3 Our Previous Summarization Research
Our recent research has been focused namely on the use of inductive
machine learning methods for automatic document summarization. We analyzed vari-
ous approaches to document summarization, using some existing algorithms and com-
bining these with a novel use of itemsets. The resulted summarizer was
evaluated by comparing classification of original documents and that of a summary
generated automatically [3]. Now/Then ? we decided to investigate possibilities of
using singular value decomposition in both creating a summary and its evaluation.
4 SVD-based Summarization
Yihong Gong and Xin Liu have published the idea of using SVD in text summariza-
tion in 2002 [1]. The process starts with creation of a term by sentences matrix A =
[A
1
, A
2
, …, A
n
] with each column vector A
i
, representing the weighted term-frequency
vector of sentence i in the document under consideration. If there are a total of m
terms and n sentences in the document, then we will have an m × n matrix A for the
document. Since every word does not normally appear in each sentence, the matrix A
is sparse.
Given an m × n matrix A, where without loss of generality m n, the SVD of A is
defined as:
T
VUA Σ=
, (1)
where U = [
u
ij
] is an
m
×
n
column-orthonormal matrix whose columns are called left
singular vectors; Σ = diag(σ
1
, σ
2
, …, σ
n
) is an
n
×
n
diagonal matrix, whose diagonal
elements are non-negative singular values sorted in descending order, and V = [
v
ij
] is
an
n
×
n
orthonormal matrix, whose columns are called right singular vectors (see
figure 1). If rank(A) =
r
, then (see [4]) Σ satisfies:
0......
121
===>
+nrr
σσσσσ
. (2)
Fig. 1. Singular Value Decomposition
The interpretation of applying the SVD to the terms by sentences matrix A can be
made from two different viewpoints. From transformation point of view, the SVD
derives a mapping between the
m
-dimensional space spawned by the weighted term-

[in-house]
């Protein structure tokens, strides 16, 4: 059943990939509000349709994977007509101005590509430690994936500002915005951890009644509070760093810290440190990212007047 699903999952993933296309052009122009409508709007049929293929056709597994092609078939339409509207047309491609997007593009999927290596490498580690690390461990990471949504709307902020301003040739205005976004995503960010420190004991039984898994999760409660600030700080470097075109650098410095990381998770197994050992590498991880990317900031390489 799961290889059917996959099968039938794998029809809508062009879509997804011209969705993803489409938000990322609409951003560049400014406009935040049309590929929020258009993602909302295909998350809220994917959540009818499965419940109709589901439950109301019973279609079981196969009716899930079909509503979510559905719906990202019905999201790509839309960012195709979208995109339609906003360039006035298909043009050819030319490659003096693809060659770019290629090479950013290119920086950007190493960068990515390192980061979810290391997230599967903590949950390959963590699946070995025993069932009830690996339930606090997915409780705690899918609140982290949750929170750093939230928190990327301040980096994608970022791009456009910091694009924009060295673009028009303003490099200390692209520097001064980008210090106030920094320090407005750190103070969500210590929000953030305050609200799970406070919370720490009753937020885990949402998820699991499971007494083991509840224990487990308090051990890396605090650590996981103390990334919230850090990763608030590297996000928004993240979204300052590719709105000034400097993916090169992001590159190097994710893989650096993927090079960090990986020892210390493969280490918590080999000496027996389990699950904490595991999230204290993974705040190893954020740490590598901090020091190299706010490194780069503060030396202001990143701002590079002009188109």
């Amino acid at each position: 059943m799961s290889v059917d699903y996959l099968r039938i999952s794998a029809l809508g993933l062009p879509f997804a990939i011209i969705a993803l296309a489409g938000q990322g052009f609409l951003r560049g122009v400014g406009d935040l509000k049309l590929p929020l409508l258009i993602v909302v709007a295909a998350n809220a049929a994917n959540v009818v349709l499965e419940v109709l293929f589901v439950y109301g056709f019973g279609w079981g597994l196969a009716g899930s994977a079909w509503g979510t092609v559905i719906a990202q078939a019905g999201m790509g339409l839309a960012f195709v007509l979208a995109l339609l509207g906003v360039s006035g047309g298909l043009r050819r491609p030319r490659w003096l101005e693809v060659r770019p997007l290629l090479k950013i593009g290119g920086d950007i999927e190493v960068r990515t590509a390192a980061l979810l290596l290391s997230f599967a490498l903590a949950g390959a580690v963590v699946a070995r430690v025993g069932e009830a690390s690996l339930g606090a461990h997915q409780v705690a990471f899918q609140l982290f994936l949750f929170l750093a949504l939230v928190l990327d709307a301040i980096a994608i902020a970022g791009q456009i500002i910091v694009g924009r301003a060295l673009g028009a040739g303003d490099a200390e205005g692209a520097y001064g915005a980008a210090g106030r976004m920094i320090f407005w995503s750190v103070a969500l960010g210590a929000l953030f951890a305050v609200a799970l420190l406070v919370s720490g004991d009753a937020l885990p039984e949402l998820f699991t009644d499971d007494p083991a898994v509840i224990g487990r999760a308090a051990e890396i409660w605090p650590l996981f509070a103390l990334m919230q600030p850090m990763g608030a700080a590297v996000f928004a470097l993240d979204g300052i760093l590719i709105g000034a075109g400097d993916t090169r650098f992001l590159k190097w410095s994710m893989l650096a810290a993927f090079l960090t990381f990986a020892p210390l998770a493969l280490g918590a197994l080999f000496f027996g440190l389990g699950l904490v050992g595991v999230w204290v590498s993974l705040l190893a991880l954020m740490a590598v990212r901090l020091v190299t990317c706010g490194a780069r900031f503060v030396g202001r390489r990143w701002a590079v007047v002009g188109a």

frequency vectors and the
r
-dimensional singular vector space. From semantic point of
view, the SVD derives the latent semantic structure from the document represented by
matrix A. This operation reflects a breakdown of the original document into
r
linearly-
independent base vectors or concepts. Each term and sentence from the document is
jointly indexed by these base vectors/concepts. A unique SVD feature is that it is
capable of capturing and modelling interrelationships among terms so that it can se-
mantically cluster terms and sentences. Furthermore, as demonstrated in [4], if a
word combination pattern is salient and recurring in document, this pattern will be
captured and represented by one of the singular vectors. The magnitude of the corre-
sponding singular value indicates the importance degree of this pattern within the
document. Any sentences containing this word combination pattern will be projected
along this singular vector, and the sentence that best represents this pattern will have
the largest index value with this vector. As each particular word combination pattern
describes a certain topic/concept in the document, the facts described above naturally
lead to the hypothesis that each singular vector represents a salient topic/concept of
the document, and the magnitude of its corresponding singular value represents the
degree of importance of the salient topic/concept.
Based on the above discussion, authors [1] proposed a summarization method
which uses the matrix V
T
. This matrix describes an importance degree of each topic in
each sentence. The summarization process chooses the most informative sentence for
each topic. It means that the k’th sentence we choose/chose? has the largest
index value in k’th right singular vector in matrix V
T
.
5 Modified SVD-based Summarization
The above described summarization method has two significant disadvantages. At first
it is necessary to use the same number of dimensions as is the number of sentences we
want to choose for a summary. However, the higher the number of dimensions of
reduced space, the less significant topic we take into a summary. This disadvantage
turns into an advantage only in the case when we know how many different topics the
original document has and we choose the same number of sentences into a summary.
The second disadvantage is that a sentence with large index values, but not the largest
(it doesn’t win in any dimension), will not be chosen although its content for the
summary is very suitable.
In order to clear out the discussed disadvantages, we propose following modifica-
tions in the SVD-based summarization method. Again we need to compute SVD of a
term by sentences matrix. We get the three matrices as shown in figure 1. For
each sentence vector in matrix V (its components are multiplied by corresponding
singular values) we compute its length. The reason of the multiplication is to favour
the index values in the matrix V that correspond to the highest singular values (the
most significant topics). Formally:
=
=
n
iiikk
vs
1
22,
σ
, (3)
where s
k
is the length of the vector of k’th sentence in the modified latent vector space.